If you’ve ever been to Physical Therapy for low back pain or an injury, I’m certain you’ve been told that you have tight hamstrings.
But, did you know there’s a better way to stretch these muscles than simply bending over and touching your toes?
There’s one thing that you must keep in mind when stretching your hamstrings.
You shouldn’t round your back!
Think about it…
When you bend over to “stretch your hamstrings,” how much are you stretching your hamstrings and how much are you stretching your back?
This straight legged, rounded low back position is what everyone cautions you against when performing deadlifts, RDLs, and other low back exercises.
All you’re doing when you stretch this way is reinforcing a position that most experts would agree isn’t healthy for your low back.
So instead of stretching your hamstrings AND your low back, try these two stretches. They will better target your hamstrings while keeping your spine in a neutral position.
Is any one method better?
According to research the means of static stretching (in pics above) were more effective in producing an increase in hamstring flexibility over a 4-week period than PNF stretching (check out the video below) and active stretching.
Additionally, the research suggests that a significant difference in hamstring flexibility cannot be achieved in 2 weeks of the protocol. Differences were seen in 4 weeks.
What’s the protocol?
Simply holding a static hamstring stretch (specifically in the position shown in the 2nd picture above where I’m on my back) for 30-seconds each leg 3 times a week!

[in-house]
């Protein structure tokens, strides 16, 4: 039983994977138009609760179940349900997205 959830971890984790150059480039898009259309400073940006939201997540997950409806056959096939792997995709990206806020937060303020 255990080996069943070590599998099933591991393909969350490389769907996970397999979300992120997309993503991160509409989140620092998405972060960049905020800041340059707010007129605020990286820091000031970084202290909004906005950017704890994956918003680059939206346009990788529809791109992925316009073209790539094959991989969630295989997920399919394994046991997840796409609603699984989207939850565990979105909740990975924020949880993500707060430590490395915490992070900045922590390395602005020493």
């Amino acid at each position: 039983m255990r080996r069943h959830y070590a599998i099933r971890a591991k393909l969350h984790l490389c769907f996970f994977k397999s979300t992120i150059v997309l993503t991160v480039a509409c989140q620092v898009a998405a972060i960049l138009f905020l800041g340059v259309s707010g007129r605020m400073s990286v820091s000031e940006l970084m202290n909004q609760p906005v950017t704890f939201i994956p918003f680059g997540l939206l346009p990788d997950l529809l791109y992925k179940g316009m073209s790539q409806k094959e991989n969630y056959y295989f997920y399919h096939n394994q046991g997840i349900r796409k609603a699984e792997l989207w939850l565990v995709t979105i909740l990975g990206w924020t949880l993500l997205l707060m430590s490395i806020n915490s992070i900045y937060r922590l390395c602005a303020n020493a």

When you effectively stretch the hamstring by “isolating” the muscle group as I demonstrate in the pictures above, it doesn’t take a lot of work to produce statistically significant results.
But, be sure to stick to the 30-second time limit.
Most research has shown a decrease in muscular force production with longer duration stretching.
For instance, one research study looked into the effects on power when holding hamstring stretches for different lengths of time. The researchers concluded that a decrease in maximal voluntary contraction of the hamstrings did not occur when static stretches were held for 30-seconds.
The researchers also found there to be similar improvements in flexibility when compared to a 60-second stretch. However, this longer duration resulted in a significant decrease maximal voluntary contraction.
So, in a nutshell, when holding a static stretch, do so for 30-seconds.
If you hold the stretch for 60ish seconds, you will experience a decrease in power output at your hips.
Obviously, this is not something you want before you wrestle.
Davis, D., P. Ashby, K. McCale, J. McQuain, J. Wine. The effectiveness of 3 stretching techniques on hamstring flexibility using consistent stretching parameters. Journal of Strength and Conditioning Research. 19(1), 27-32. 2005.
Ogura, Y., Y. Miyahara, H. Naito, S. Katamoto, J. Aoki. Duration of static stretching influences muscle force production in hamstring muscles. Journal of Strength and Conditioning Research. 21(3), 788-792. 2007.